With Patek Philippe brown leather-bound folder including the Certificate of Origin confirming the date of sale of the watch as 29 March 2007, C.O.S.C certificate, information and an image of reference 5101. Furthermore delivered with a copy of the original invoice, sales tag, original fitted wooden presentation box with drawer and key and outer packaging.
It takes much more than a cursory glance at Patek Philippe's debut showpiece for Basel 2003 to realise that reference 5101P is a highly complicated wristwatch. In fact it is the first timepiece that combines two complications which are very difficult to accommodate in the confined space of a rectangular movement: two tandem mainspring barrels with 240 hours of energy storage capacity and a tourbillon precision regulator composed of 72 individual parts.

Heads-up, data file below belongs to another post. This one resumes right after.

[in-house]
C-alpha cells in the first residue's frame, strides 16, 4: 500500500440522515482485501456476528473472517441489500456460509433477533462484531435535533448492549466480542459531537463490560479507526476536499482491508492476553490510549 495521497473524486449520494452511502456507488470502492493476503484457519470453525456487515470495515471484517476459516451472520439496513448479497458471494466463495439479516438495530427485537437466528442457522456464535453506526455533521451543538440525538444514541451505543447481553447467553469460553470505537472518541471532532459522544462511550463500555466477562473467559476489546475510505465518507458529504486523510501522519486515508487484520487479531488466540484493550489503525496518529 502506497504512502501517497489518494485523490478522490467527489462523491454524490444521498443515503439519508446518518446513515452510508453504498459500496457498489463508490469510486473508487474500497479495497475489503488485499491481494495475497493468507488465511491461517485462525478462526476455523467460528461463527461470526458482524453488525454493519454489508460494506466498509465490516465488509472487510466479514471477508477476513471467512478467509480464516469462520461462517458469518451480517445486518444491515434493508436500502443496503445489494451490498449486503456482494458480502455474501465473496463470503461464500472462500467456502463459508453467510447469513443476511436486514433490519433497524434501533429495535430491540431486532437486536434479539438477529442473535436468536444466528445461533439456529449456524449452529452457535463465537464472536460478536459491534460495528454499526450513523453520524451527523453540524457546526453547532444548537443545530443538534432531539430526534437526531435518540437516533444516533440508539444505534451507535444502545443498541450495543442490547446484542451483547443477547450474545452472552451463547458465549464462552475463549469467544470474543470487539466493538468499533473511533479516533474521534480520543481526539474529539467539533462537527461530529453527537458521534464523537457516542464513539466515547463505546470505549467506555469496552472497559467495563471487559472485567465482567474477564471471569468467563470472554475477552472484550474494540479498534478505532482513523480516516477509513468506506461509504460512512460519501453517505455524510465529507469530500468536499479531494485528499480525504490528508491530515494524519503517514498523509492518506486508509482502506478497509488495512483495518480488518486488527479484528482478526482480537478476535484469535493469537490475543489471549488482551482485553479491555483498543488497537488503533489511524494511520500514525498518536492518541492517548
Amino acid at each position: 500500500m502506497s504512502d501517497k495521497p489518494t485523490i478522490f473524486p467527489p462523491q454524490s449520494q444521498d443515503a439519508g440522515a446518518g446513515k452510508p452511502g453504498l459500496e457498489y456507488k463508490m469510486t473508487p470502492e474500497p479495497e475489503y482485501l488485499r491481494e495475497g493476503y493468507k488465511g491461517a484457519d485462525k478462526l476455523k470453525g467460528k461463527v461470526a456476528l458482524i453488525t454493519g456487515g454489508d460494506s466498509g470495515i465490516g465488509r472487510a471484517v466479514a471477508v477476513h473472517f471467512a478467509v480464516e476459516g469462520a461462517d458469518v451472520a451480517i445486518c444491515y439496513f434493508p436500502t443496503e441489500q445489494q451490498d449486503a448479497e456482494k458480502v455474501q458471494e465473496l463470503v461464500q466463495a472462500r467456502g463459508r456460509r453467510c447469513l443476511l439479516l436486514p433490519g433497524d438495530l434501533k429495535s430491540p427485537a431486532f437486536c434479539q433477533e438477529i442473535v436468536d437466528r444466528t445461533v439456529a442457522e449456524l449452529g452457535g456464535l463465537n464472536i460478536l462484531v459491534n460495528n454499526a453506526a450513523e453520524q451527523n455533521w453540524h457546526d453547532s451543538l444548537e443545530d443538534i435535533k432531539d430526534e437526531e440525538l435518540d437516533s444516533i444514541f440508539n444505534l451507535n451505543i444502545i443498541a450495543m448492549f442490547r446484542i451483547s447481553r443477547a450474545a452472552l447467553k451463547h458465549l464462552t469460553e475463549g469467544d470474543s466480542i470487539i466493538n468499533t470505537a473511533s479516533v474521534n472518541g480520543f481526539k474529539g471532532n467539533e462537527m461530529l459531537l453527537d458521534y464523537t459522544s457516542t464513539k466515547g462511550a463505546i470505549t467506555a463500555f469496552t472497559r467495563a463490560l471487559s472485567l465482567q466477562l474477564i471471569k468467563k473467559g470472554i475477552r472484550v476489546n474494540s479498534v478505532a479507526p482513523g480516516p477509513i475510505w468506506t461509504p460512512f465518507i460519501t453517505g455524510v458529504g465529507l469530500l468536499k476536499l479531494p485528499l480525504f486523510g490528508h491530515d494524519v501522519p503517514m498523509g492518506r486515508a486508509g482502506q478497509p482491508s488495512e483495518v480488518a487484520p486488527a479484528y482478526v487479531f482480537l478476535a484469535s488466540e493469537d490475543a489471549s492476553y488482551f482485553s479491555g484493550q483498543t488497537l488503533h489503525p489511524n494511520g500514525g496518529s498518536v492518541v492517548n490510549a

Characteristic for Patek Philippe, hardly any signs on the outside of the piece would reveal the complexity of its inner workings. Understated elegance has always been a hallmark of Patek Philippe but the tourbillon cage is in fact concealed for a very practical reason - the oil used to lubricate the mechanism is sensitive to ultraviolet rays and will decompose when exposed to daylight, thus losing its beneficial tribological properties. Extremely stringent standards are imposed on all Patek Philippe movements and even more so on tourbillon pieces. The reference 5101 in platinum features the distinctive feature of carrying both the official C.O.S.C. (Contrôle Officiel Suisse de Chronomètre) certification and the Geneva Seal.